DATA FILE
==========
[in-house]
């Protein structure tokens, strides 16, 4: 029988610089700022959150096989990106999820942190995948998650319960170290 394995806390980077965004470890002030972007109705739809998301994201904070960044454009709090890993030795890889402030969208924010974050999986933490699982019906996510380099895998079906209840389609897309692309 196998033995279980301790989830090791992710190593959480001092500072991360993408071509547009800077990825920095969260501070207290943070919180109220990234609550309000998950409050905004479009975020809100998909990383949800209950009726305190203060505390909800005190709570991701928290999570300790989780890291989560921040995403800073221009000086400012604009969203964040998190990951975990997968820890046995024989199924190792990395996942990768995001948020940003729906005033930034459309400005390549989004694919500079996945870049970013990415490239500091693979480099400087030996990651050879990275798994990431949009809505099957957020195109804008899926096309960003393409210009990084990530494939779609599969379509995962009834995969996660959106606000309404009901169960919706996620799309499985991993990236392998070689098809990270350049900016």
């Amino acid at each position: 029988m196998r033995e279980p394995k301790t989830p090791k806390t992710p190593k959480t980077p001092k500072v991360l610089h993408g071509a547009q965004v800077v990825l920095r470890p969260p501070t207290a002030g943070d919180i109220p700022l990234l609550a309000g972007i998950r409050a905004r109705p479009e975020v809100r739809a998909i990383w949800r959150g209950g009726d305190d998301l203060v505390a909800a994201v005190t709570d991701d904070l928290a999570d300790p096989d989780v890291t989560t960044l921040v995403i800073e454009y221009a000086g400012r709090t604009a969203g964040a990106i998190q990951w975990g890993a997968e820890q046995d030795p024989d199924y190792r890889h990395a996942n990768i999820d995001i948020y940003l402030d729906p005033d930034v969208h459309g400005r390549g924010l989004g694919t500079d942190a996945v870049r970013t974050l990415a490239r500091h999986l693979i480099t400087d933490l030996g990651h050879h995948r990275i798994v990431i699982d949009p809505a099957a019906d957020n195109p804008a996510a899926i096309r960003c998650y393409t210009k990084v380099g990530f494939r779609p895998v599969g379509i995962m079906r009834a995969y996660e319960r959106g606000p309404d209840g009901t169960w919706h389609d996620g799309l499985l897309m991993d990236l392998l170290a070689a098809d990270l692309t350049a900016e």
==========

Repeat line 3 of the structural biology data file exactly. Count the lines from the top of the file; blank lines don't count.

């Amino acid at each position: 029988m196998r033995e279980p394995k301790t989830p090791k806390t992710p190593k959480t980077p001092k500072v991360l610089h993408g071509a547009q965004v800077v990825l920095r470890p969260p501070t207290a002030g943070d919180i109220p700022l990234l609550a309000g972007i998950r409050a905004r109705p479009e975020v809100r739809a998909i990383w949800r959150g209950g009726d305190d998301l203060v505390a909800a994201v005190t709570d991701d904070l928290a999570d300790p096989d989780v890291t989560t960044l921040v995403i800073e454009y221009a000086g400012r709090t604009a969203g964040a990106i998190q990951w975990g890993a997968e820890q046995d030795p024989d199924y190792r890889h990395a996942n990768i999820d995001i948020y940003l402030d729906p005033d930034v969208h459309g400005r390549g924010l989004g694919t500079d942190a996945v870049r970013t974050l990415a490239r500091h999986l693979i480099t400087d933490l030996g990651h050879h995948r990275i798994v990431i699982d949009p809505a099957a019906d957020n195109p804008a996510a899926i096309r960003c998650y393409t210009k990084v380099g990530f494939r779609p895998v599969g379509i995962m079906r009834a995969y996660e319960r959106g606000p309404d209840g009901t169960w919706h389609d996620g799309l499985l897309m991993d990236l392998l170290a070689a098809d990270l692309t350049a900016e």